Does your home use a well as the primary source of potable water? As it turns out, private wells are more common than you may think. Over 43 million people in the United States live in a home that is supplied with untreated well water. But how often do you consider the quality of your water? Is the water you’re using good for your plumbing and appliances? Is it good for your health? What water contaminants are common in your area? If you aren’t sure or aren’t happy about the answers to those questions, you may have a well water issue on your hands. In this article, we will go over some general information about well water and the best options for treating problematic well water.
- Who uses well water?
Well water is the primary source of potable water for many Americans, the majority of whom live in rural areas. Well water is common across the United States, but you may be surprised to find out that the region with the highest concentration of private wells is in the North East between Boston and Washington DC. The map below illustrates survey data collected by the USGS and shows the concentration of people using domestic supply wells in the United States.
- How is well water different than city water?
All municipal water systems in the United States are required to treat their water to a certain standard of quality as established by the EPA. This treatment typically involves filtration, disinfection, and regular testing to ensure that the water is safe to drink. In contrast, private wells are not regulated by the federal government, leaving it up to the well owner to make sure the water is safe. The result of this is that most well water is under-treated, poor quality, rarely monitored, and potentially unsafe to drink. The USGS conducted a study of 2,100 private wells across the United States and found the following:
- 1 in 5 well water sources in the United States contained one or more contaminants found at a concentration greater than the human-health benchmark for drinking water.
- Man-made organic compounds (pesticides, solvents) were detected in 60% of wells tested.
- About half of the wells tested had at least one “nuisance” contaminant such as turbidity.
Considering these findings, it’s better to be safe than sorry if you drink from a well!
- What can I do to improve the quality of my well water?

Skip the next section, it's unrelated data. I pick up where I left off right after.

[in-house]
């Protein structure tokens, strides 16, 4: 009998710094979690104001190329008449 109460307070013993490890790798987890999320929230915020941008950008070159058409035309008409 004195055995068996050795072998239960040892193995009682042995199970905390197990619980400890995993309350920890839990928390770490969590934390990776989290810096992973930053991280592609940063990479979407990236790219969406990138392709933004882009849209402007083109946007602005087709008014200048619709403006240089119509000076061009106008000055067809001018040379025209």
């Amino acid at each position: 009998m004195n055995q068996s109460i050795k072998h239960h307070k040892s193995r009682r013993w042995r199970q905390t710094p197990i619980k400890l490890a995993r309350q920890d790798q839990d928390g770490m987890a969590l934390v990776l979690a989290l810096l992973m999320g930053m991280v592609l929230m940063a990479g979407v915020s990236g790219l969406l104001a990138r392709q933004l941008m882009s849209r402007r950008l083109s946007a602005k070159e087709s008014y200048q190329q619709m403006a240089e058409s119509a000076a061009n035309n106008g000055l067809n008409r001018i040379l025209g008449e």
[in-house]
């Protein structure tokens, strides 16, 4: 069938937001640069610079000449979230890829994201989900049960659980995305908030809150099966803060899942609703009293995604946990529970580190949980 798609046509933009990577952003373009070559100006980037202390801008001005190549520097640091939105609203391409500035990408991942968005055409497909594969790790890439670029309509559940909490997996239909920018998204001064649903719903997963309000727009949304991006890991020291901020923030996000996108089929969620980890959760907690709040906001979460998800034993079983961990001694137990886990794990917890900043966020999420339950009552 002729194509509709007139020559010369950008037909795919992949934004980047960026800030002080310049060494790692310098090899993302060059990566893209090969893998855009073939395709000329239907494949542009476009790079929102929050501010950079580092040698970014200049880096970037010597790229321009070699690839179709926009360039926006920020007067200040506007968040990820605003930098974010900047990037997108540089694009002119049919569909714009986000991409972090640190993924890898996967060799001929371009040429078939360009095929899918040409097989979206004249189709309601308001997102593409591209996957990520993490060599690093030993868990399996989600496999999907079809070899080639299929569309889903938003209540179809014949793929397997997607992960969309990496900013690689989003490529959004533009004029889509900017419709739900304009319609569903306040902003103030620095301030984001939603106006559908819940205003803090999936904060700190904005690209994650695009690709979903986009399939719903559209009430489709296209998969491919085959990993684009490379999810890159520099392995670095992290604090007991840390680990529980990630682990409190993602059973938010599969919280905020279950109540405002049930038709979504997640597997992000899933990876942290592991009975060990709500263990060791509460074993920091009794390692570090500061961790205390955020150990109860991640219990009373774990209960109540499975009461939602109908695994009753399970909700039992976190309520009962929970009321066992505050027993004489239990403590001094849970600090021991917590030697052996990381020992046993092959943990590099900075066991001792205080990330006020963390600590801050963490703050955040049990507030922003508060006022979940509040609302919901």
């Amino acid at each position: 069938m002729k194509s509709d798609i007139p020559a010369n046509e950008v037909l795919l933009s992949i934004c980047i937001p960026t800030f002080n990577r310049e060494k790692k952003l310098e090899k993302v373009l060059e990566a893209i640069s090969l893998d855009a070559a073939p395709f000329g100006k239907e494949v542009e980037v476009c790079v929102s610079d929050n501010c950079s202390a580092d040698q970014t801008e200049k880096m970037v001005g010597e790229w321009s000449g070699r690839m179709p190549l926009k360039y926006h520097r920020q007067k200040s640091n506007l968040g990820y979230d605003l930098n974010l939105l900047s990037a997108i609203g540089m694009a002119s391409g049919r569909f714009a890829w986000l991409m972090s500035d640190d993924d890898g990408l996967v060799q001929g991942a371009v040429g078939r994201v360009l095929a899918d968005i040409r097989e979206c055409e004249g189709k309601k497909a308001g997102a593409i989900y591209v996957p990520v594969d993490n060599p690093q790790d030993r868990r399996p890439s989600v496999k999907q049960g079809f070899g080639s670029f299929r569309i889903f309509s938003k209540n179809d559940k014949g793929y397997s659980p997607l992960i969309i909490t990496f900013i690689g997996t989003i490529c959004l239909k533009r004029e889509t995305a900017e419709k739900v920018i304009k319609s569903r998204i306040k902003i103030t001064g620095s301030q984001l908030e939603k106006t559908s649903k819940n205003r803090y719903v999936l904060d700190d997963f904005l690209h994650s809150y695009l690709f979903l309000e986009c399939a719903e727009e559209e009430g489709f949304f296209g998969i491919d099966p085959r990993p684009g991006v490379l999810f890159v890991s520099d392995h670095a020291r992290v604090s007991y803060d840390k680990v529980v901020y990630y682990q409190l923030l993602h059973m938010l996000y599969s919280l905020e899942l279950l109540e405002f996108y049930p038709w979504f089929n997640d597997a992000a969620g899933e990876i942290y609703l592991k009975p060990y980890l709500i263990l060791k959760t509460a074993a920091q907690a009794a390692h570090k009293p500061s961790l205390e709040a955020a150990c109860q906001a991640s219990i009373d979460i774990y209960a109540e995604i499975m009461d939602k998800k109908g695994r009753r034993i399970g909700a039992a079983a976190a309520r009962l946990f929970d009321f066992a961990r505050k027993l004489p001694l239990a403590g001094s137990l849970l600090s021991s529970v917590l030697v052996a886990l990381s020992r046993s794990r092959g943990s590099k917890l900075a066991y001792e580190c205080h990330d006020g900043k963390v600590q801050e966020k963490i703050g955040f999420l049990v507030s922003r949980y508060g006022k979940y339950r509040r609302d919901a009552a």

Thankfully, no matter the quality, there are options for treating your water. Antunes Water can help you find a solution that will bring you better tasting, cleaner, and healthier water.
If you have no idea what your water quality is, we recommend using our water sample analysis kit to find out exactly what’s in your water. The easy-to-use kit will allow the experts at Antunes Water to review your water results and quickly provide you with a custom water treatment recommendation.
If you do have an idea of what your water quality is like, Antunes Water has multiple options for treating your water.
The VZN line of whole home filtration systems are the premier treatment option for problematic well water. Over the years the VZN has proven its reliability and effectiveness, serving up excellent quality water anywhere from independent coffee houses to schools in impoverished areas of Asia. VZN systems utilize a self-cleaning ultrafilter that is NSF/ANSI certified for particulate reduction and will successfully filter your water for years. Click here to view our full line of VZN Ultrafiltration Systems.
It is much more likely for well water to have high hardness than surface water, and our water softener systems are the perfect solution for reducing the total hardness of your well water. Our softener systems are NSF/ANSI certified for hardness reduction and are ideal for use in line with a VZN system. Click here to view our Water Softener Systems.
If you want your water at home to be as pure and delicious as the bottled water you can buy at the store, then a reverse osmosis system is for you! Reverse osmosis (RO) systems can remove over 90% of the dissolved contaminants in your water, providing you with extremely high-quality water on demand. The Antunes Water reverse osmosis system is NSF/ANSI certified and comes in a compact package that fits conveniently under your sink. Click here to view our 5-stage Reverse Osmosis System.